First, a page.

After a week of spirited and exhausting grouse hunting in the million-acre Hiawatha National Forest, Mike and I took a glass-bottomed boat for a shipwreck tour in Lake Superior’s clear waters near Munising. We didn’t see the infamous iron ore ship Edmund Fitzgerald, which sunk in more than 300 feet of water in the middle of the lake. However, through the tour boat’s glass hull we saw The Bermuda, a wooden canal schooner, fully intact. Sunk in only thirty feet of water in the 1860s, the details of the well-preserved ship were clearly visible. After the boat ride we celebrated our last day in the U.P. picnicking on the shore with smoked whitefish and Yooper beer, while our hunting dog raced the waves up and down the long, sandy beach.
The shortest way home from is through Canada. We exited the United States through Sault Ste Marie, a town that straddles both sides of the border and locks that connect Lake Superior with Lake Huron. From there to Ottawa lies vast expanses of deciduous, coniferous and then scrub forests punctuated by pristine blue lakes. This road trip gives a lot of time and space for your mind to wander and daydream.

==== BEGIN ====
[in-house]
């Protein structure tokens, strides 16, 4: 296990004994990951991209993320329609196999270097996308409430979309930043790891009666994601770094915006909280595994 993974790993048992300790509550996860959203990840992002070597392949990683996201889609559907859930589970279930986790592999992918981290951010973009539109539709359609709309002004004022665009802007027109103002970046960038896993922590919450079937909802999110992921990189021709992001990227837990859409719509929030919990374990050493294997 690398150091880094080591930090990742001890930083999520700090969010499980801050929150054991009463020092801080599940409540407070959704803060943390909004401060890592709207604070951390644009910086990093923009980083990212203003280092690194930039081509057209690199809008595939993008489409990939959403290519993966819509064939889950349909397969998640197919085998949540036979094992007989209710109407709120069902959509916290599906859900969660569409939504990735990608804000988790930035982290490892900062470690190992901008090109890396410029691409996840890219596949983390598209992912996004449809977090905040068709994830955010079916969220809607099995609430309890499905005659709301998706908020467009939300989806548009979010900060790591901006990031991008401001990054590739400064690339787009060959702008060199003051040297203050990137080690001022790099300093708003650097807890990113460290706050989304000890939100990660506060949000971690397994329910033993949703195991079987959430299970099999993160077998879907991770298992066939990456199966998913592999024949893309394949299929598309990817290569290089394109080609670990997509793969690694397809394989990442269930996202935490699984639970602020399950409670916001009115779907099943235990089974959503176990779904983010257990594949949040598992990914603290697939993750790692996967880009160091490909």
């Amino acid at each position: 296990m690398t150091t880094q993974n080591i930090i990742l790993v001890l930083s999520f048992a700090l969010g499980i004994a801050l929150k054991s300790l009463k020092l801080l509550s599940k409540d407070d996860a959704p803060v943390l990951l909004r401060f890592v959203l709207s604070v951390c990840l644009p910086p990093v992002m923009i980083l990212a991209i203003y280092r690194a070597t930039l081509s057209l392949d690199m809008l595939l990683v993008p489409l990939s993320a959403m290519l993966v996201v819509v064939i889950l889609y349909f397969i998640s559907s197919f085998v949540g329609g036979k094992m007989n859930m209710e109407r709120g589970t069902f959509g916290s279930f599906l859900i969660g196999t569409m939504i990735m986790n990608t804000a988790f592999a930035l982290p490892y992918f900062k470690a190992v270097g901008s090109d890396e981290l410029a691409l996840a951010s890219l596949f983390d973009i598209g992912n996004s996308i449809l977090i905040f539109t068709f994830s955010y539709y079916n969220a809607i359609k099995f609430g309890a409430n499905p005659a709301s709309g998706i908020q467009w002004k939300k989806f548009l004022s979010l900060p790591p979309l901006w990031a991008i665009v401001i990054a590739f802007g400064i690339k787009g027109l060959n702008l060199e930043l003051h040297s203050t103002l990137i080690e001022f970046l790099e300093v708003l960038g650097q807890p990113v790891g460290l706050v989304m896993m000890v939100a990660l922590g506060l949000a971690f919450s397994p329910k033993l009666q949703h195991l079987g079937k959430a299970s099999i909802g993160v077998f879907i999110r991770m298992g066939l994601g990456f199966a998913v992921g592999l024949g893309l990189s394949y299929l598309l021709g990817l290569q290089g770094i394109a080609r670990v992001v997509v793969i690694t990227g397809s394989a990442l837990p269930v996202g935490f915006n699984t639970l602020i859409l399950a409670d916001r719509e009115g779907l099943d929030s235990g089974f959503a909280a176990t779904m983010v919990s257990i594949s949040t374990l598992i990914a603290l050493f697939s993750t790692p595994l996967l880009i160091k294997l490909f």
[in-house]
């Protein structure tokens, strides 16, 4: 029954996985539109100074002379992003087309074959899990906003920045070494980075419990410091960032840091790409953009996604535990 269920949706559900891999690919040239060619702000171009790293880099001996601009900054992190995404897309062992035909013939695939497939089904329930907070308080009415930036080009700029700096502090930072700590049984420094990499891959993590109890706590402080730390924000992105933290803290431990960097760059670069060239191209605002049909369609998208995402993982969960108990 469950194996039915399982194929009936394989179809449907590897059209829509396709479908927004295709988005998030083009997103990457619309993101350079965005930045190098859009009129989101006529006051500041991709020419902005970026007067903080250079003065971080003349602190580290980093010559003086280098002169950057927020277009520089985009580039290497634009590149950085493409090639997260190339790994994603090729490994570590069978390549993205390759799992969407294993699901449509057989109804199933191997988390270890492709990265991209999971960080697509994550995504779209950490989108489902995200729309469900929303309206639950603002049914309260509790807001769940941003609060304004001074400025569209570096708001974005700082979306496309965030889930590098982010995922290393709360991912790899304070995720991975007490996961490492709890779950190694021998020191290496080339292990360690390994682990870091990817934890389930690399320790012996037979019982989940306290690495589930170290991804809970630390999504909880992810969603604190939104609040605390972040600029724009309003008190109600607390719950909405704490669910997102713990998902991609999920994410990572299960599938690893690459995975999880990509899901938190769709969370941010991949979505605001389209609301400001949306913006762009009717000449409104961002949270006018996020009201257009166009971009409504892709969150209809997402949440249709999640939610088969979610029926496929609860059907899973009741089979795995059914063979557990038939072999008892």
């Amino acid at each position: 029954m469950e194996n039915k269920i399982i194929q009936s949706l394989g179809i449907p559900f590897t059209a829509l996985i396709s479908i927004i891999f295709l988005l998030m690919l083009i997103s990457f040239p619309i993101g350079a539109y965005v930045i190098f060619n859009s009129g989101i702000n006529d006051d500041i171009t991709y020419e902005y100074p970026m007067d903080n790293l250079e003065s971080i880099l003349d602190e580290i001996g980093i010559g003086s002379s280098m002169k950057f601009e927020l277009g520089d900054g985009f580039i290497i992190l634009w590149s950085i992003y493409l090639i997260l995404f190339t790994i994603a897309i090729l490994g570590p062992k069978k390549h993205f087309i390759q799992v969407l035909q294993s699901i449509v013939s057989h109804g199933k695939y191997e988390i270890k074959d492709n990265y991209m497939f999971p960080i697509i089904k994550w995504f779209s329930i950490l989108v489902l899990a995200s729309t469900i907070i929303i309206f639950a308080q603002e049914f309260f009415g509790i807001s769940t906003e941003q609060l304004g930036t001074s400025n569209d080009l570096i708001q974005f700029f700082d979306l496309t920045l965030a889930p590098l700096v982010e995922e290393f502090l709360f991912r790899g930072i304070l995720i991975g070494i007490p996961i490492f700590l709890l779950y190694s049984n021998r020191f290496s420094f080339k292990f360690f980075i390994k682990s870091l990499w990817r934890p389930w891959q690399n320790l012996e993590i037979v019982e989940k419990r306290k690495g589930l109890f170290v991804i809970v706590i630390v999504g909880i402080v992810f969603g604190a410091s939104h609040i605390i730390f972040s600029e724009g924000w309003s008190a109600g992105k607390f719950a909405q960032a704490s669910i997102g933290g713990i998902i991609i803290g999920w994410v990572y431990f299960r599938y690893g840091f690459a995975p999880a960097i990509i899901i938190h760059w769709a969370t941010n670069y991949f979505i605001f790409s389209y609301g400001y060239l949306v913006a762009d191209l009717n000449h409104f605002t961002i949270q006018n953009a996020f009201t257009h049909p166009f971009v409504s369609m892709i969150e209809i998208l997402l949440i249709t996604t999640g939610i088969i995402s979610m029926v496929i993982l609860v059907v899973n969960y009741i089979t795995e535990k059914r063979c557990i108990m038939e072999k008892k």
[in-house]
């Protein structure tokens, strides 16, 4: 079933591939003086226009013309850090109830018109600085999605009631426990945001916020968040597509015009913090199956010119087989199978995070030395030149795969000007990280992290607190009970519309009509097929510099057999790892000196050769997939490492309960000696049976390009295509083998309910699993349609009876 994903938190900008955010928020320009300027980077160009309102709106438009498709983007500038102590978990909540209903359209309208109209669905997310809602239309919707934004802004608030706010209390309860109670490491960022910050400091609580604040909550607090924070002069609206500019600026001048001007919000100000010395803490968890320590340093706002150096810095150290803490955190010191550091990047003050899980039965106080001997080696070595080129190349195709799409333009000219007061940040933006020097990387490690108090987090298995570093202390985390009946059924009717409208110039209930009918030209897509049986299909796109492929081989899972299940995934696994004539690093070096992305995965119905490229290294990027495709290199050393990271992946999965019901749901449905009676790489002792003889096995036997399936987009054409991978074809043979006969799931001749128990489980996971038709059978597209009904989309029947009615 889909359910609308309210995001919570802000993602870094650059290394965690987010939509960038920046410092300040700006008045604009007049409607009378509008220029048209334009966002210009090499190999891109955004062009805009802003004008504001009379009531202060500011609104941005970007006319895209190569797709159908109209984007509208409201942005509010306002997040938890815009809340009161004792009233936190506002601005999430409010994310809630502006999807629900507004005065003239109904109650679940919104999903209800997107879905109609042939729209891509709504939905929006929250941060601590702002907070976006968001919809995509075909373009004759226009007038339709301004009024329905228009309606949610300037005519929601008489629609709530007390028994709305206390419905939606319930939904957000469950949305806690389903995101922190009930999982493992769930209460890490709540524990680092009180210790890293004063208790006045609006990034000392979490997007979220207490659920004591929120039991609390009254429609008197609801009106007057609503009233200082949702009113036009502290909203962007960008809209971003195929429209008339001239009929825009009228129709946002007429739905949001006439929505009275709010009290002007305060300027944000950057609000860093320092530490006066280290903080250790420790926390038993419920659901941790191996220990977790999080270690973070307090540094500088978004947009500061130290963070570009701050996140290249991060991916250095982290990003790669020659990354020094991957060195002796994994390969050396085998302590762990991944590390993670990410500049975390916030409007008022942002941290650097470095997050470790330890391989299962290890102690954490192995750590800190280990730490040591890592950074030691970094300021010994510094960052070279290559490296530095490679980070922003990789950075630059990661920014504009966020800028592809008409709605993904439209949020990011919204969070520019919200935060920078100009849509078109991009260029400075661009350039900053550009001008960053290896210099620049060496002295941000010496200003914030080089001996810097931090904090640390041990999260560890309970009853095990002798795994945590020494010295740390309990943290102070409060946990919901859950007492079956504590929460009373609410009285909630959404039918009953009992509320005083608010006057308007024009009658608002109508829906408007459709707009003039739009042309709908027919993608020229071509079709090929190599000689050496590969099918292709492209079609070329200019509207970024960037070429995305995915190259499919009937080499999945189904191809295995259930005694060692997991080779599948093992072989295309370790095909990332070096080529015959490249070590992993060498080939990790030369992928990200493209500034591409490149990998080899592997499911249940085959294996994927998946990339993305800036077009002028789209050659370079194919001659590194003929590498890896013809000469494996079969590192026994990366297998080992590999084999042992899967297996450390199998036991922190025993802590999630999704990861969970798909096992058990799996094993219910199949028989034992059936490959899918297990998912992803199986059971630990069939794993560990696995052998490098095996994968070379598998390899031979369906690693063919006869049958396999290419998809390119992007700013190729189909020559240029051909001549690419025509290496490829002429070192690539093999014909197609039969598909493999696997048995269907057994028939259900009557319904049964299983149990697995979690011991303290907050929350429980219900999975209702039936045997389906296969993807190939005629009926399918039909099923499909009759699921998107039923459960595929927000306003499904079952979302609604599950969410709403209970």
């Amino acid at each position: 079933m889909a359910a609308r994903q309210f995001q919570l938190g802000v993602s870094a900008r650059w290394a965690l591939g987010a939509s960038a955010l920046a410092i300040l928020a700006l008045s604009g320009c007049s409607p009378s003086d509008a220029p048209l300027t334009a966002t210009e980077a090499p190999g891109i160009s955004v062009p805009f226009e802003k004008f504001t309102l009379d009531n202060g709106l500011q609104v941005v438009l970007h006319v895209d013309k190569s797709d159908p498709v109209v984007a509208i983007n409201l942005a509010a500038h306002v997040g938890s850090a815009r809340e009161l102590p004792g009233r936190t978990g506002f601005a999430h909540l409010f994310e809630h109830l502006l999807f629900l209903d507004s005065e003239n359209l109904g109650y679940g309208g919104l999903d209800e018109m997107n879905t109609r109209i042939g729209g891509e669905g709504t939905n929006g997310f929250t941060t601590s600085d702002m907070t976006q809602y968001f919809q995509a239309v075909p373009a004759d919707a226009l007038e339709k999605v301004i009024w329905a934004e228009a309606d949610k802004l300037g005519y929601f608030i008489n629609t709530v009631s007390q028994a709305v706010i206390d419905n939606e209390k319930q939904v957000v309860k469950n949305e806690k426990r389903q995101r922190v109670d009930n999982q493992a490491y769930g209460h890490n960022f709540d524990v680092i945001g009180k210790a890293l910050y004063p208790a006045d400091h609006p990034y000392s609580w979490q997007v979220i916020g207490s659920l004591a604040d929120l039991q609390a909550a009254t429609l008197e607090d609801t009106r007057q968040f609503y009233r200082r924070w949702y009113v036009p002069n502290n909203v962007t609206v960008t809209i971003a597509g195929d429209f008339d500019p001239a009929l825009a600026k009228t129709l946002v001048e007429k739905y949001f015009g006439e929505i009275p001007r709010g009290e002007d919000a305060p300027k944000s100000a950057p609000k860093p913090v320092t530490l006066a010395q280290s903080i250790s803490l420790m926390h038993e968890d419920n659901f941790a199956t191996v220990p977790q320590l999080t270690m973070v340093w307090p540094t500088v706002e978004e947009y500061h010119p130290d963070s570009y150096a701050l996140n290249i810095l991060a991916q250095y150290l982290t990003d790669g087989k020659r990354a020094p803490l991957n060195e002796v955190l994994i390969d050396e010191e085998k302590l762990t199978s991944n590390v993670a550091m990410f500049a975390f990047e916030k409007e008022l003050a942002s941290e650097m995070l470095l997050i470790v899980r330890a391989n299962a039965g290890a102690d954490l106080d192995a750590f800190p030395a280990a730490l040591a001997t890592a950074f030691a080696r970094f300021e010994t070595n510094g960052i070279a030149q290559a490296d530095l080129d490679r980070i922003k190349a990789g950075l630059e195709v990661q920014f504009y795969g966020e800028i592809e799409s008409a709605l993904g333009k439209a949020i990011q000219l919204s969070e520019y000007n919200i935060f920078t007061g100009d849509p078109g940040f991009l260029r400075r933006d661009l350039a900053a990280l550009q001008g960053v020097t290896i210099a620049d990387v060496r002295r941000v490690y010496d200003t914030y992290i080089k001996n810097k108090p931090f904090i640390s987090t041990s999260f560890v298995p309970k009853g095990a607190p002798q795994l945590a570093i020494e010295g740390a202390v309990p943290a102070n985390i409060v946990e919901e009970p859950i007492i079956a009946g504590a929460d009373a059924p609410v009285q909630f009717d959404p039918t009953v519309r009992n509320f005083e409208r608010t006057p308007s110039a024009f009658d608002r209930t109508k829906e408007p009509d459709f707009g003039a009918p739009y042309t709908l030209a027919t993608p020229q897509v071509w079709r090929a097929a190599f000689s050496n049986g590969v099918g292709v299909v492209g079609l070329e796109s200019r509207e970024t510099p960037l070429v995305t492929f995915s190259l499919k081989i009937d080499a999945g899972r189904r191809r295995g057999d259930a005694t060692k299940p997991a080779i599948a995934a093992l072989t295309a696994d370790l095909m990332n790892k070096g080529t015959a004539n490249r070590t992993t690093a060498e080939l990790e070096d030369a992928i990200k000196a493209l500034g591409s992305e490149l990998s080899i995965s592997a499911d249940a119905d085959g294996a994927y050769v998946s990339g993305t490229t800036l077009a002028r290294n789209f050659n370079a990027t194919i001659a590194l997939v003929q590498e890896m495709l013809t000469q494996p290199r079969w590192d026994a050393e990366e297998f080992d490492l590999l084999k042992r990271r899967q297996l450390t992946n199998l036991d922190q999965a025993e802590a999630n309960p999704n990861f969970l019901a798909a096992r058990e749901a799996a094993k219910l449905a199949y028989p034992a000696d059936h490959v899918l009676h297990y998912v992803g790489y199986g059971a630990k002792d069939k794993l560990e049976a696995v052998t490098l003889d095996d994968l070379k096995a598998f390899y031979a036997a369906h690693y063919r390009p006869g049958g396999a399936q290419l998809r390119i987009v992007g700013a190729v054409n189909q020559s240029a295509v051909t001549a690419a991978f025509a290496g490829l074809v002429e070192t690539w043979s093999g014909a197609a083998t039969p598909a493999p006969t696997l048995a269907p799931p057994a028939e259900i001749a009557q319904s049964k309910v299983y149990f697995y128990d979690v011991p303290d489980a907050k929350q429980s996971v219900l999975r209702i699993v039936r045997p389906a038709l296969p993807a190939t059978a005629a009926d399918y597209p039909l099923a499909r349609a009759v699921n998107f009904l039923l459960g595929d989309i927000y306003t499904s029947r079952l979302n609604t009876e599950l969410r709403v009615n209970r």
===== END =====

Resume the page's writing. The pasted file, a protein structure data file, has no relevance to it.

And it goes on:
I found myself replaying our grouse hunts. Our six-year-old Hungarian Pointer named Reggie found grouse in the deepest, impenetrable scrub Aspen forests, holding his point until we could find him in the thicket. When he thought we were taking too long he’d shake his head just enough to tinkle his collar bells giving us a hint of his location. When the grouse flushed, they flew erratically and low in the dense foliage. Most often we didn’t have a shot but when we did, we missed!
As we drove through Blind River, Ontario I recalled one bird that I should have hit. It was a classic hard left-angle, trapshooting shot. Sure, there were saplings between me and the grouse, but if you just follow through with the shot you have a decent chance of hitting it. Thinking about the miss, I flashed to the advice of an old trapshooting colleague, David George. He was a longtime friend of my late husband, Dick Baldwin. Every February in the late 90s and early aughts, Dick and I would head to Florida to “compete” in the Southeast Grand Trapshooting Tournament. Mostly, it was a great way to escape for a week Connecticut winters and eat fresh seafood.